Starting Monday, the European Union's latest laws regarding electric vehicles come into effect, making it obligatory for all new low-emission and electric automobiles to make a certain level of noise while driving. According to the EU, the quietness of these cars and vans endangers cyclists and pedestrians as they can't hear the upcoming vehicles.
To meet the new requirements set by the EU, all new electric vehicles with four wheels need to have an acoustic vehicle alert system (AVAS) which emits the appropriate sound. The rules require the car's AVAS to make the noise - which sounds like a regular old mechanical engine - when it is moving forward or reversing below the speed of 19km/h. This is because the EU believes that pedestrians are most at risk when vehicles are reversing or travelling at low speeds.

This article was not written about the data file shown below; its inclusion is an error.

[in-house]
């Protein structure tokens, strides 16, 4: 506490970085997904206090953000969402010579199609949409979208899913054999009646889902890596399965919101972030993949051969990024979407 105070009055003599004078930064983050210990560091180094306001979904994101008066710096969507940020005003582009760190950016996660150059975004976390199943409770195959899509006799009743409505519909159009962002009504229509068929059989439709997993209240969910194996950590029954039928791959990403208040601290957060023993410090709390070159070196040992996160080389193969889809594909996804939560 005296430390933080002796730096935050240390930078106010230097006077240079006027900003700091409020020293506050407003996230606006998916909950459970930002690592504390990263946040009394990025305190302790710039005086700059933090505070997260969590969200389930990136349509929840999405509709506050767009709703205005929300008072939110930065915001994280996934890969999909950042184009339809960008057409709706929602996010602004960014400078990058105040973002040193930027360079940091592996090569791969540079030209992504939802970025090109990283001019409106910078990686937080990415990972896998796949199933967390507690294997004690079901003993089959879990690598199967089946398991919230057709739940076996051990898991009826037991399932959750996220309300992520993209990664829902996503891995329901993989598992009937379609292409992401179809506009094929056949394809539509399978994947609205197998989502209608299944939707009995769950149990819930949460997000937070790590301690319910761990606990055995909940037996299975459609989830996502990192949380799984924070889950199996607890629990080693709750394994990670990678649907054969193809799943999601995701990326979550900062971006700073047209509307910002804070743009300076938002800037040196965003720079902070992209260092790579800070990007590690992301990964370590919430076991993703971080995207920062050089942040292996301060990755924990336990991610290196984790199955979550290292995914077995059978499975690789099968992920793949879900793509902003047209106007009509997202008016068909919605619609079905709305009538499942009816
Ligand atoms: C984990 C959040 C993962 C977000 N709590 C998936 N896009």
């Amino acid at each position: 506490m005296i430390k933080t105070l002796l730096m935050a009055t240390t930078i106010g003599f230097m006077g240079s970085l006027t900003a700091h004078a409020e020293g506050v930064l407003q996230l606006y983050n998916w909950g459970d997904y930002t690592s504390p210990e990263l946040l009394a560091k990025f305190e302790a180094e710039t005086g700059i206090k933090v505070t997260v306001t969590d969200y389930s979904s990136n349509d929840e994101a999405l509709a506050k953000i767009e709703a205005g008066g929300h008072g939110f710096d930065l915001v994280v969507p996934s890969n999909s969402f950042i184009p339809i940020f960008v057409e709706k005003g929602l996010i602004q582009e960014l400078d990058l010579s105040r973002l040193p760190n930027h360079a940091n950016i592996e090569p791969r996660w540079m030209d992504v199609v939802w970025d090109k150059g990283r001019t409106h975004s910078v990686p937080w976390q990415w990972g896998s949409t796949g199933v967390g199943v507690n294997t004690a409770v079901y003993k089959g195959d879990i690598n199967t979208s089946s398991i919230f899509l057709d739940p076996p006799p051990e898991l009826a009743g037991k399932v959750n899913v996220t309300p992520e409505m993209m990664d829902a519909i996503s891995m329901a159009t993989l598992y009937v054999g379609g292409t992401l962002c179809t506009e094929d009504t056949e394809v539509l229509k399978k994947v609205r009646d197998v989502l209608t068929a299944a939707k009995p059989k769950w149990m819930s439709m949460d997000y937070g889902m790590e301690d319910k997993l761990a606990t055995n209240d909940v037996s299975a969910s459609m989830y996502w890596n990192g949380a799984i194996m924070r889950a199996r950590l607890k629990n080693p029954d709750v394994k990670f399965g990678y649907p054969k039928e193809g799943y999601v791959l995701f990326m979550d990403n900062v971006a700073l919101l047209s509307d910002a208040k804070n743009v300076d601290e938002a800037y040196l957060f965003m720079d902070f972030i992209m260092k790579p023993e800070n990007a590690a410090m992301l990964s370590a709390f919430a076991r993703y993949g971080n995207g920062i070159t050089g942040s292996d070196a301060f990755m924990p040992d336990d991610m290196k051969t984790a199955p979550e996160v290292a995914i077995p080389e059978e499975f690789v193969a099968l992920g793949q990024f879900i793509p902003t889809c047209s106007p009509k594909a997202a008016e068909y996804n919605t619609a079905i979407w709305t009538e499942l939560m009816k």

The new rules may appear to be hard and fast, but the EU has allowed some mitigation by giving drivers the option to turn off the sound system should they deem it safe enough.
A snippet of this sound was shared by BBC Radio 5 Live on Twitter earlier today:
Michael Ellis, Minister of State for Transport in the UK, commented on the introduction of the new regulations, saying that the government wanted "the benefits of green transport to be felt by everyone" and "understood the concerns of the visually impaired". He further stated:
"This new requirement will give pedestrians added confidence when crossing the road."
The BBC further reports that from the year 2021 onwards it will become obligatory for all new electric cars to be fitted with an AVAS.